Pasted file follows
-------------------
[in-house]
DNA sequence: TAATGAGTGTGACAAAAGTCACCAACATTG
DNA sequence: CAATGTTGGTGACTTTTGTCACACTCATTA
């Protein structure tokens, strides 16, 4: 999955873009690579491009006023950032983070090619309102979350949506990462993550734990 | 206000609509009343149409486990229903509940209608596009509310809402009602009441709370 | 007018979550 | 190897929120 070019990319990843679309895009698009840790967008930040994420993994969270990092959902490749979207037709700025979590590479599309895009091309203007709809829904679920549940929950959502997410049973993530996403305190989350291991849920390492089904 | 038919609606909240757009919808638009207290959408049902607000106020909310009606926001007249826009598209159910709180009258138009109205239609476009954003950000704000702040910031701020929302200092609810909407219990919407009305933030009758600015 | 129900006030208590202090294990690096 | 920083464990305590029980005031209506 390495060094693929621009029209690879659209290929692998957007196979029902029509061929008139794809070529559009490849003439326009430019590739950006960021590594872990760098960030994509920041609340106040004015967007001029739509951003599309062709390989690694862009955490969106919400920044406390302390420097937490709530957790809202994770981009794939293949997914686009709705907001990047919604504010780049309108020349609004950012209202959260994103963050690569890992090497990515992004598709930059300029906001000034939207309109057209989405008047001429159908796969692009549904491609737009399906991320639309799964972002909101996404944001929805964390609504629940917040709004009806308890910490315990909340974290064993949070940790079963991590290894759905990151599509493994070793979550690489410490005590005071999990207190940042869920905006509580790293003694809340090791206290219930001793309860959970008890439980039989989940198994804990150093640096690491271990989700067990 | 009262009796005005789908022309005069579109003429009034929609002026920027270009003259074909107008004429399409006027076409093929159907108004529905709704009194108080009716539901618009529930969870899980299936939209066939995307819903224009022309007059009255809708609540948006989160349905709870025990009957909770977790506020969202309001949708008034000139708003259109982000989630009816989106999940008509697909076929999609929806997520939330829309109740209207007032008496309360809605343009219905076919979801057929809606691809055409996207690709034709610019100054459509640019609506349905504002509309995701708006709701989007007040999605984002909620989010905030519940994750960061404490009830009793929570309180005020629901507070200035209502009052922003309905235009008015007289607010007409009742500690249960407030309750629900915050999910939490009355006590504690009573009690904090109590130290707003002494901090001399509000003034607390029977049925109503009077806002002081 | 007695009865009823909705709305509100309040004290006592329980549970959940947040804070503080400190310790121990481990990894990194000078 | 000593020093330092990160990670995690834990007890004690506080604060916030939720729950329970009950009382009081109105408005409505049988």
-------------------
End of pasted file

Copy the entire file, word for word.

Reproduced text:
[in-house]
DNA sequence: TAATGAGTGTGACAAAAGTCACCAACATTG
DNA sequence: CAATGTTGGTGACTTTTGTCACACTCATTA
């Protein structure tokens, strides 16, 4: 999955873009690579491009006023950032983070090619309102979350949506990462993550734990 | 206000609509009343149409486990229903509940209608596009509310809402009602009441709370 | 007018979550 | 190897929120 070019990319990843679309895009698009840790967008930040994420993994969270990092959902490749979207037709700025979590590479599309895009091309203007709809829904679920549940929950959502997410049973993530996403305190989350291991849920390492089904 | 038919609606909240757009919808638009207290959408049902607000106020909310009606926001007249826009598209159910709180009258138009109205239609476009954003950000704000702040910031701020929302200092609810909407219990919407009305933030009758600015 | 129900006030208590202090294990690096 | 920083464990305590029980005031209506 390495060094693929621009029209690879659209290929692998957007196979029902029509061929008139794809070529559009490849003439326009430019590739950006960021590594872990760098960030994509920041609340106040004015967007001029739509951003599309062709390989690694862009955490969106919400920044406390302390420097937490709530957790809202994770981009794939293949997914686009709705907001990047919604504010780049309108020349609004950012209202959260994103963050690569890992090497990515992004598709930059300029906001000034939207309109057209989405008047001429159908796969692009549904491609737009399906991320639309799964972002909101996404944001929805964390609504629940917040709004009806308890910490315990909340974290064993949070940790079963991590290894759905990151599509493994070793979550690489410490005590005071999990207190940042869920905006509580790293003694809340090791206290219930001793309860959970008890439980039989989940198994804990150093640096690491271990989700067990 | 009262009796005005789908022309005069579109003429009034929609002026920027270009003259074909107008004429399409006027076409093929159907108004529905709704009194108080009716539901618009529930969870899980299936939209066939995307819903224009022309007059009255809708609540948006989160349905709870025990009957909770977790506020969202309001949708008034000139708003259109982000989630009816989106999940008509697909076929999609929806997520939330829309109740209207007032008496309360809605343009219905076919979801057929809606691809055409996207690709034709610019100054459509640019609506349905504002509309995701708006709701989007007040999605984002909620989010905030519940994750960061404490009830009793929570309180005020629901507070200035209502009052922003309905235009008015007289607010007409009742500690249960407030309750629900915050999910939490009355006590504690009573009690904090109590130290707003002494901090001399509000003034607390029977049925109503009077806002002081 | 007695009865009823909705709305509100309040004290006592329980549970959940947040804070503080400190310790121990481990990894990194000078 | 000593020093330092990160990670995690834990007890004690506080604060916030939720729950329970009950009382009081109105408005409505049988």